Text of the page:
If you are taking a trip to San Juan there are two places that are must-sees as far as I am concerned. The first is what is officially the San Juan National Historic Site, part of the U.S. National Parks Service. (The second is Old San Juan but that’s another blog post.)
As you approach El Morro (or Castillo San Felipe del Morro and the main fort of the Site) from the mainland side it is very imposing. Started back in 1539 by the authorization of King Charles V of Spain, the fort has grown over the years. 400 years to be precise. Achieving its final design as you see it today in 1787, the fort is a massive and multi-leveled (6 levels) marvel from an age of no technology and man-made structures. Honestly, can you imagine the building of a completely (what we would call) brick structure of 6 levels without a crane, forklift or any such modern equipment?
Originally the fort, and Puerto Rico, was under Spanish rule and endured many attacks from other foreign forces such as Sir Francis Drake (an Englishman), Boudewijn Hendricksz (a Dutchman) and then the United States Navy. As you might guess the U.S., via the Treaty of Paris, came to rule (if one can say that of the U.S. politics) in 1898. Along with the sister fort, El Canuelo, El Morro protected the entrance to the San Juan bay.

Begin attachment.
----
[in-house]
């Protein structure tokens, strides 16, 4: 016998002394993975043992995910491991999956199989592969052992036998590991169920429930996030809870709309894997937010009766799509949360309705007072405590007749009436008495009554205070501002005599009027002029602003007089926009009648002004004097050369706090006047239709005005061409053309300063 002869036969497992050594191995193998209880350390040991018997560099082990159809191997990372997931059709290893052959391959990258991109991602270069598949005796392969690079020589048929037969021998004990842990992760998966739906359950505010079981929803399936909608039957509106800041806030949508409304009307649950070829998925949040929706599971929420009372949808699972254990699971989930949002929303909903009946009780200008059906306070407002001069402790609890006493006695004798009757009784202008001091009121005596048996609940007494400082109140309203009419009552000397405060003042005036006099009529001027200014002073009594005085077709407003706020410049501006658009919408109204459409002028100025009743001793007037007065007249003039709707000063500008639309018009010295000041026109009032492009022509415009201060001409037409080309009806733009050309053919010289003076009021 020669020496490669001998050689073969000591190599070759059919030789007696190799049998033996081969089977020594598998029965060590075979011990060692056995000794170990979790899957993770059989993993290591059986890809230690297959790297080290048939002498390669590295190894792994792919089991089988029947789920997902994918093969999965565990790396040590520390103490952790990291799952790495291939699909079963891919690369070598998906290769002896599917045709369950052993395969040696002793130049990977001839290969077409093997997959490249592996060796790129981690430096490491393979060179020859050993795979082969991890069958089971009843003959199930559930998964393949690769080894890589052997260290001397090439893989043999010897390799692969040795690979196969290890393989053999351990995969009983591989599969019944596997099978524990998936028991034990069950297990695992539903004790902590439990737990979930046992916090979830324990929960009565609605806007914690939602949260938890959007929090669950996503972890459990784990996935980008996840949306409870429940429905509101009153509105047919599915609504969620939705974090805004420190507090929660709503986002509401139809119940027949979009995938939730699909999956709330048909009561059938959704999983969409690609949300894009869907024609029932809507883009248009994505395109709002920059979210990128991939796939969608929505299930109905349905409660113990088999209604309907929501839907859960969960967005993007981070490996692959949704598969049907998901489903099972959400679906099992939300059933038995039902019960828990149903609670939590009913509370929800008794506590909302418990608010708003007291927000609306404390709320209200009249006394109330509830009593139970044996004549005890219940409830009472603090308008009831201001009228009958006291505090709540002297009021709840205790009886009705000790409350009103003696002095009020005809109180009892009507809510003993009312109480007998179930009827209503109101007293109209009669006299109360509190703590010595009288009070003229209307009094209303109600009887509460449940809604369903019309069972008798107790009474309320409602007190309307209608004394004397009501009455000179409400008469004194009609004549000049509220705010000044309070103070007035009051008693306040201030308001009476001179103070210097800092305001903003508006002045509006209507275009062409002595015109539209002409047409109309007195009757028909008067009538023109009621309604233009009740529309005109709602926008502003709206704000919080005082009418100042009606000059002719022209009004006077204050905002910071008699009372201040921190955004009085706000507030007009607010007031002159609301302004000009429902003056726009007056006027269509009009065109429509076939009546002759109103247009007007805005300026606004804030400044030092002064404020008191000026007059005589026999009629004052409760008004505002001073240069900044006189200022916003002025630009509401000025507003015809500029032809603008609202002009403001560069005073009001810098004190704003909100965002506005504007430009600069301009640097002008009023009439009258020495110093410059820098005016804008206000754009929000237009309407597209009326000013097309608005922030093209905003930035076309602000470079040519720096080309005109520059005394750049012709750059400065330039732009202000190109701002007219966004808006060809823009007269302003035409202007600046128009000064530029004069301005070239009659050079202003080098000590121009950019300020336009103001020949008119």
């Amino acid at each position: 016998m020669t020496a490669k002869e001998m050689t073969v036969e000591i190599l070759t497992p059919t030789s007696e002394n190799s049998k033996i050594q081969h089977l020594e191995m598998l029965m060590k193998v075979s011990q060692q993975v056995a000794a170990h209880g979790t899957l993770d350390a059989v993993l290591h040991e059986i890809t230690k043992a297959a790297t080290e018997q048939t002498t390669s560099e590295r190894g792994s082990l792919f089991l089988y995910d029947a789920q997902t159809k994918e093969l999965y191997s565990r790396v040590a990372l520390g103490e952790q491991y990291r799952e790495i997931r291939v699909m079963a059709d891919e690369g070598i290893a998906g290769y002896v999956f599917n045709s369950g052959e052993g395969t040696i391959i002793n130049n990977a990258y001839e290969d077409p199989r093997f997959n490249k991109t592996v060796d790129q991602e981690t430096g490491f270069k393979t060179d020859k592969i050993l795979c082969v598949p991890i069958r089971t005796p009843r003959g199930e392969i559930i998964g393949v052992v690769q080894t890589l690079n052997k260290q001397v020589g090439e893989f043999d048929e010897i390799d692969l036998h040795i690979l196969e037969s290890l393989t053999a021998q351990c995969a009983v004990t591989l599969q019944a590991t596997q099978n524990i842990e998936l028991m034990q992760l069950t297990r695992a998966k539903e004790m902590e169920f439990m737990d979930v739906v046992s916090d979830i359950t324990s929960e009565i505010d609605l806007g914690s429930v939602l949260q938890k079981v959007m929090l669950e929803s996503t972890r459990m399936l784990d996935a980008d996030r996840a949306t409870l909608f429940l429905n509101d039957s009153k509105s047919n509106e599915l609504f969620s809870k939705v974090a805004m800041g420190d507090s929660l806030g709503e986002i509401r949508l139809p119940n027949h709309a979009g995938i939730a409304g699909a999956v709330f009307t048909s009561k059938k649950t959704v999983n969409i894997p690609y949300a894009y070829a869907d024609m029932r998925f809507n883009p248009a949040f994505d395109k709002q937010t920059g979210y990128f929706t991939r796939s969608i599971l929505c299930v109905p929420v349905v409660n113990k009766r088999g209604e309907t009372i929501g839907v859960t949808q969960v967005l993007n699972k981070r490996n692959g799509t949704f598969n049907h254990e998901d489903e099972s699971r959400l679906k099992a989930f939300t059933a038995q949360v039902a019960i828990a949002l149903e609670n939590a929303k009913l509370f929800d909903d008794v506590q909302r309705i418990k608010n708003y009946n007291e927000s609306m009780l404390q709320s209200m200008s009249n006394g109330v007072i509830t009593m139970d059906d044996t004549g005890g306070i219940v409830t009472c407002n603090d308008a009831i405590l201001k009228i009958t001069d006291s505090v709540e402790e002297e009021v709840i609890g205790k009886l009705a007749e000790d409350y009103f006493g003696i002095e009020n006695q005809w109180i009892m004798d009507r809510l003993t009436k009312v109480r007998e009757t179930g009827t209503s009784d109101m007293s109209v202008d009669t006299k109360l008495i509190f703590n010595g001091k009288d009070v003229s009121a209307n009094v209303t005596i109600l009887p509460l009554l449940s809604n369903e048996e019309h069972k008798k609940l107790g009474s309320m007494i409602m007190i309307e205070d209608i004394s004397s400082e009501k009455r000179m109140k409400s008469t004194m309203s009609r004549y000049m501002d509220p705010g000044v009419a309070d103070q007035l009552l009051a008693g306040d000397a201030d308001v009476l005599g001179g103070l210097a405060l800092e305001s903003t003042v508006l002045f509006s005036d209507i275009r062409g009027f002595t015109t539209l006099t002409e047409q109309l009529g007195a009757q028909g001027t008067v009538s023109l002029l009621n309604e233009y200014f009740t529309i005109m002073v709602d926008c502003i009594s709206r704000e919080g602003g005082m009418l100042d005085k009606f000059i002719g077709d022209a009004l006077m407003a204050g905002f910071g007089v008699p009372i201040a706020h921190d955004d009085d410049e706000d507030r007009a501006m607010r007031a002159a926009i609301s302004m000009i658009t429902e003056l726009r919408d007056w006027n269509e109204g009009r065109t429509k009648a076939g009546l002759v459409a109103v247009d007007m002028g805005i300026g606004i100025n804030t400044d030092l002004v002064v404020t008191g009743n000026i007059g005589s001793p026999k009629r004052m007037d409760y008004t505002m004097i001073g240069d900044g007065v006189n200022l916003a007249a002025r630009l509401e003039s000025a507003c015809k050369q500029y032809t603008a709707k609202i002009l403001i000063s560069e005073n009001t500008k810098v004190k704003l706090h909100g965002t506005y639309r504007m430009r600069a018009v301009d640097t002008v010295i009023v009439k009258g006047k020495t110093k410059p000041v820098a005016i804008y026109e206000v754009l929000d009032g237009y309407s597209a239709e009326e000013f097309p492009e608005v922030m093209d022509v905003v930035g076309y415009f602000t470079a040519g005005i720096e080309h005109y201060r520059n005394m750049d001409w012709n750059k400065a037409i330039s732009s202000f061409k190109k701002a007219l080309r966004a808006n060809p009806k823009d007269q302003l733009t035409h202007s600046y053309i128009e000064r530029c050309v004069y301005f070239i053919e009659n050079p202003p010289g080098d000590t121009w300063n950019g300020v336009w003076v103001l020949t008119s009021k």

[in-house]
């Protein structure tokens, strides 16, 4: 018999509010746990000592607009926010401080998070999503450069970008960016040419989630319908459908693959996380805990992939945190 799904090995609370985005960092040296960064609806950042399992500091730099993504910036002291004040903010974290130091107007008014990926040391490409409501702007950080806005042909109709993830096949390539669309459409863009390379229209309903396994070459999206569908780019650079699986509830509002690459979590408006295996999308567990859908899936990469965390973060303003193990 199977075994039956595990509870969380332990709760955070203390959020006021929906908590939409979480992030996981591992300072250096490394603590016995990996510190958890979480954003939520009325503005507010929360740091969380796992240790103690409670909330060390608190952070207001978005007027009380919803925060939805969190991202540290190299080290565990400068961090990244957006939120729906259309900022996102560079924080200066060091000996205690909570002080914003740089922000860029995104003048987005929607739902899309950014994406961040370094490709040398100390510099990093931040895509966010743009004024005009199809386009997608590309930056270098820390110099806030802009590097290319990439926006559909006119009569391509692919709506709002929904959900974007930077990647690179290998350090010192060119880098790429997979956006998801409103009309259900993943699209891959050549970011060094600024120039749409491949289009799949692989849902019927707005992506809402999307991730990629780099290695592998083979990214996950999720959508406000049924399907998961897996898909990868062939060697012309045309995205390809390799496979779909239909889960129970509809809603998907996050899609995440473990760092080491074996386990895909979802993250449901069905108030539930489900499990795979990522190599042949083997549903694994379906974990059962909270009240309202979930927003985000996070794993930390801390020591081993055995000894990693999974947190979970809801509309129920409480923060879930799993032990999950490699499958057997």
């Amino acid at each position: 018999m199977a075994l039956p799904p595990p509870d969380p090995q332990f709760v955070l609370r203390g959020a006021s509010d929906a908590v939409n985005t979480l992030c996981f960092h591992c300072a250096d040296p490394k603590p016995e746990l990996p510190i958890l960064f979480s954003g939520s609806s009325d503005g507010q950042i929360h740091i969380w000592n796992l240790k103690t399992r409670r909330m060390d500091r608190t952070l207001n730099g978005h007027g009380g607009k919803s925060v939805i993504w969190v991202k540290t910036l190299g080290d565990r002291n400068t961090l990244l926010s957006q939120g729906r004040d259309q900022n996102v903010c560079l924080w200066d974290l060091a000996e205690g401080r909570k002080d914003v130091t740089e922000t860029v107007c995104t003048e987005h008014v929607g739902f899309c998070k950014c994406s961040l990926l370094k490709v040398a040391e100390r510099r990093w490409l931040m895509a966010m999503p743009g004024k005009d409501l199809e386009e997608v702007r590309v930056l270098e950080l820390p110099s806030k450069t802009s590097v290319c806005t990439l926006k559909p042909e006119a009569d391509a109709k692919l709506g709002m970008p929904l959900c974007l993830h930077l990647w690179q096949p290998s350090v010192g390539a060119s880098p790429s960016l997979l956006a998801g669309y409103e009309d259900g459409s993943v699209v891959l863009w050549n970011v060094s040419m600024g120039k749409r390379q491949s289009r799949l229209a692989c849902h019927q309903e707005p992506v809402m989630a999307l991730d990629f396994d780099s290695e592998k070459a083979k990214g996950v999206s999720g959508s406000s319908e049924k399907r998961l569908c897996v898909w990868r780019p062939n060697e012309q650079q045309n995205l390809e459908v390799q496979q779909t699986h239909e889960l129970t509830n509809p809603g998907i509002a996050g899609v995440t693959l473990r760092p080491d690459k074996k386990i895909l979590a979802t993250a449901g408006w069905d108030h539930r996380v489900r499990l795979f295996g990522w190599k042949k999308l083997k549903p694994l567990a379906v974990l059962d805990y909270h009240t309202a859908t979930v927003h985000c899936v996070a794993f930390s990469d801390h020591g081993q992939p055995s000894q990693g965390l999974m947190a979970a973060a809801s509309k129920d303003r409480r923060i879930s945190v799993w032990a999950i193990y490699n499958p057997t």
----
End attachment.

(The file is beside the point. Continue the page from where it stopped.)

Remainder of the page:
The fort, along with the sister fort, El Canuelo, and the wall surrounding much of the city, lie in the National Park Historic Site as well as also being declared a World Heritage Site by the United Nations.
The original lighthouse was built in 1843, under the Spanish rule, and replaced in 1908, as seen today, by the U.S. Each level of the fort served its purpose. I particularly thought that the highest level, which houses the jail cells, was the most ingenious level. I can’t imagine being a prisoner in the hot San Juan sun on the top level of the fort.
When you enter the fort you see in front of you the ramp, as I call it, that they would roll the cannons down. It also has steps on each side so that you were able to walk up and down. It is a steep grade and as you exit the tunnel-feeling ramp it opens up to the open level of the fort where the cannon and sentry boxes (garitas) guard the island.
The sentry boxes, also known as garitas, are the dome covered and box-like structures scattered around the open level of the fort. Imagine a native San Juan man standing in the garita watching for any ships that might approach the island. A hot job, to say the least.
Overall, it is a wonderful place to visit with an island climate, a step back into time, and lots of little nooks and crannies to explore!
Part of the “Travel With Me!” series
And for more info on the fort: